Noguchi Rudder Table
by Herman Miller
designed by Isamu Noguchi
At A Glance:
The Noguchi Rudder Table, designed in 1949 (two years after the celebrated, glass-topped Noguchi Table was designed), has been re-introduced by Herman Miller. This is good news for those who love iconic, groundbreaking design. The Rudder Table is made from a single piece of solid wood, with two bent chrome legs and one "rudder" leg made from the same wood as the top. It mimics the same shape as the glass-topped Noguchi Table, but with a much lighter, cleaner presence.
What's to Like:
- It's a truly beautiful piece. The Rudder Table is poised and well-balanced without being predictable - or even symmetrical.
- Solid wood has always been nice to look at, but it's even nicer when it's been carved or crafted into an intriguing shape.
- This coffee table is the perfect size and height for living room use - without getting in the way.
- The Rudder Table's corners are well-rounded, and its edges are smoothly beveled for a soft look, almost like a vintage surfboard.
Whether you're an Isamu Noguchi fan, a lover of sculpture, a mid-century modern collector, or just someone who can appreciate beauty in whatever form it takes, the Noguchi Rudder Table should be right up your alley. This coffee table won't make everyone happy, but the ranks of those who love its form and material quality will be far larger.
The Herman Miller Noguchi Table is also known by the following manufacturer Item Numbers: IN52, IN52A247, IN52OU47, IN52FD47.
Materials & Measurements
- Wood table top with 3 finish options
- 2 chome legs and 1 wood leg
Overall: 15.75" h x 49.75" w x 35.75" d
About the Manufacturer
Herman Miller Authorized Retailer
Herman Miller is an industry leader in the integration of cutting edge technology to furniture and other household items to make everyday life more comfortable, convenient, and stylish. Herman Miller stands out at the forefront of such fields as ergonomic technologies, environmentally friendly manufacturing processes, and customizable furniture items.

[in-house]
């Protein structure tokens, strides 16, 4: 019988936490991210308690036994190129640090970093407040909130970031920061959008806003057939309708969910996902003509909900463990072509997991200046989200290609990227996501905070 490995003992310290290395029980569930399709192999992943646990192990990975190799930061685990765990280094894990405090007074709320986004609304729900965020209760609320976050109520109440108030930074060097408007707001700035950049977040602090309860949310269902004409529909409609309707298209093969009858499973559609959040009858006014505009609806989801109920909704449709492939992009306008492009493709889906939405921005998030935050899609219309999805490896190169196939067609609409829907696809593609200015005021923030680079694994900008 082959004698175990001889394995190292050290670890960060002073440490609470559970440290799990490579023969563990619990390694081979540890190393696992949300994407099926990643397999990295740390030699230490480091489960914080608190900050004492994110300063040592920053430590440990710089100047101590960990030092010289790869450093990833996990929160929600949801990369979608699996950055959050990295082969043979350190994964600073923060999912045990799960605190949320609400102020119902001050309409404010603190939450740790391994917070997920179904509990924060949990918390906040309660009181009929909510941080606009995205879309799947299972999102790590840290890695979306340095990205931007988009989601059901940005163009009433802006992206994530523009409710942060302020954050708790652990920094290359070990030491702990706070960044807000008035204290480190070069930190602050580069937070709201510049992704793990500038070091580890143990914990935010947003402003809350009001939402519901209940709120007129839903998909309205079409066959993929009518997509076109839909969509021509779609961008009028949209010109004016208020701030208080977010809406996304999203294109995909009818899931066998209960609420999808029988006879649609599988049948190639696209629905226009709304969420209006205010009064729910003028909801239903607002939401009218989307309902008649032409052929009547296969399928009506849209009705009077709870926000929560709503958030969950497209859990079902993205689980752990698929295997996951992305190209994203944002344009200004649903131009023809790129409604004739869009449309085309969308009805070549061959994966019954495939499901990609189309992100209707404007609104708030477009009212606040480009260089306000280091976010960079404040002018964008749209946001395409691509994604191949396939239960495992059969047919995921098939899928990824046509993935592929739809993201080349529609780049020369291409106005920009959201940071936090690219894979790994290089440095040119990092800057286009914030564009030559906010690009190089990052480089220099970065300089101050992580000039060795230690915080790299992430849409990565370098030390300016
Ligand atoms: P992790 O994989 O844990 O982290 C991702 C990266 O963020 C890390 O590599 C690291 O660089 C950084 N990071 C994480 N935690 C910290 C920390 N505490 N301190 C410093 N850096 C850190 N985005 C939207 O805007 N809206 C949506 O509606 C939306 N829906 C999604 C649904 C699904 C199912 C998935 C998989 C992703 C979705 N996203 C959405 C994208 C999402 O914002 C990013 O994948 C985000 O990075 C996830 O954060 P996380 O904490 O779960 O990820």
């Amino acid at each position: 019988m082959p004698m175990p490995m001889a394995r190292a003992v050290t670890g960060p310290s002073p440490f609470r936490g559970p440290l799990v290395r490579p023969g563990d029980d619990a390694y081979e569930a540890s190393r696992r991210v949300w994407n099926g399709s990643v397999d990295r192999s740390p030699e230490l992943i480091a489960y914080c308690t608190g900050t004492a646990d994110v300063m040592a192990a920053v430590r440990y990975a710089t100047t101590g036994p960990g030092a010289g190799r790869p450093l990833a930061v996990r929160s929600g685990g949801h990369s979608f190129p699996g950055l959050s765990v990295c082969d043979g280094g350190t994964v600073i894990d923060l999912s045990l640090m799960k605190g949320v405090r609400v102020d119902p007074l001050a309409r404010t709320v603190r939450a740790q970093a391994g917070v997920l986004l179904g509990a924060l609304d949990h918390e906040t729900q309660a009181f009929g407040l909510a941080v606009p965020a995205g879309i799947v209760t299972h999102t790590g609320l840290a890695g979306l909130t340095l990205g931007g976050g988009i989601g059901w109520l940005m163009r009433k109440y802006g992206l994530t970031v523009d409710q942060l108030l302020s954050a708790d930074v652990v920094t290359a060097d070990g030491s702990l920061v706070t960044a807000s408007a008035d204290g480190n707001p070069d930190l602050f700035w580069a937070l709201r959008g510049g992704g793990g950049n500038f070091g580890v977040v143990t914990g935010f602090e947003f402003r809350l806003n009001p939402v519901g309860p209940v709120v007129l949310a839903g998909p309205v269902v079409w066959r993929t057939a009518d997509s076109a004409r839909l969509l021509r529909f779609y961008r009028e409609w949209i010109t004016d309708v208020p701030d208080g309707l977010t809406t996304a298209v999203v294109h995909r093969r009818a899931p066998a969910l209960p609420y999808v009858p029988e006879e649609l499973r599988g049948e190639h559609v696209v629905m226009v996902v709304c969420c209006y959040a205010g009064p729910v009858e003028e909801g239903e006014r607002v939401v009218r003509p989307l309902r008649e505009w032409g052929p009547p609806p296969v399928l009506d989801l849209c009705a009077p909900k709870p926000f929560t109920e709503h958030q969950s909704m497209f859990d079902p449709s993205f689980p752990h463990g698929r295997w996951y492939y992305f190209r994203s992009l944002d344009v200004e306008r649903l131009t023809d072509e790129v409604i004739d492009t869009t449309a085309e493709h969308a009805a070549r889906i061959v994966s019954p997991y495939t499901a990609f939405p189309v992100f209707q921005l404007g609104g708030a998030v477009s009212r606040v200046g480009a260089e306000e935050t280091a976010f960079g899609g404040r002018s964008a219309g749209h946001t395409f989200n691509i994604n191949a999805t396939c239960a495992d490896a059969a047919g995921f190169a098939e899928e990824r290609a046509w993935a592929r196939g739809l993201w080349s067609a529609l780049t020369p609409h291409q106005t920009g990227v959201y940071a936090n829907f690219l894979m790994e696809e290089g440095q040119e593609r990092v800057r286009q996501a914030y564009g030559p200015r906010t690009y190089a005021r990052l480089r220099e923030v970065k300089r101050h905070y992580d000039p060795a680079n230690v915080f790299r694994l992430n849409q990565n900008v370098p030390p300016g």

In addition to producing some of the most outstanding office furniture in the world, Herman Miller has also taken on the responsibility of manufacturing some of the most celebrated furniture designs by some of the world's most famous designs. These "modern classics" include works by Charles and Ray Eames, George Nelson, and Isamu Noguchi. Herman Miller celebrates these famous mid-century designers' works through its extraordinarily precise manufacturing techniques and industry-leading green production processes.
Herman Miller is a global company with operations, sales offices, dealers, and licensees in more than 40 countries in North America, Asia/Pacific, Europe, Middle East, Africa, and Latin America, serving customers virtually anywhere in the world. Herman Miller is headquartered in Zeeland, Michigan, while manufacturing facilities are located in the U.S., China, Italy, and the United Kingdom.
About the Designer
Japanese-American designer, Isamu Noguchi, left medical school at Columbia University to attend sculpture classes at the Leonardo da Vinci Art School. Within three months, Noguchi had his first exhibition and was elected into the National Sculpture Society. Noguchi not only worked in sculpture, but he designed sets and costumes for the New York City Ballet and the Martha Graham company. His work can be seen throughout the United States and Japan. Toward the end of his life, Noguchi ensured his collection would be available for public viewing at the Noguchi Museum in Long Island, New York.
"Everything is sculpture," said Isamu Noguchi. "Any material, any idea without hindrance born into space, I consider scuplture."
Noguchi believed the scupltor's task was to shape space, to give it order and meaning, and that art should "disappear" or be as one with its surroundings.
Unwilling and unable to be pigeonholed, Noguchi created sculptures that could be as abstract as Henri Moore's or as realistic as Leonardo's. He used any medium he could get his hands on: stone, metal, wood, clay, bone, paper, or a mixture of any or all--carving, casting, cutting, pounding, chiseling, or dynamiting away as each form took shape.
"To limit yourself to a particular style may make you an expert of that particular viewpoint or school, but I do not wish to belong to any school," he said. "I am always learning, always discovering."
His relationship with Herman Miller came about when one of his designs was used to illustrate an article written by George Nelson called "How to Make a Table." It became his famous "coffee table," and it's as appealing today as it was then. The Noguchi Coffee Table continues to grace living rooms and offices with its sculpted appearance.
This 1949 design by Isamu Noguchi follows his more famous Noguchi Coffee Table of 1947. The Rudder Table shares a near-identically shaped and sized top as the glass-topped Coffee Table, but with a more airy, nautically-inspired base. The table’s name stems from the character of its single wood leg support, which is reminiscent of a ship’s rudder. Paired with two metal hairpin legs, the table seems to visually rest on the rudder leg, lending a visual lightness and grace to the whole.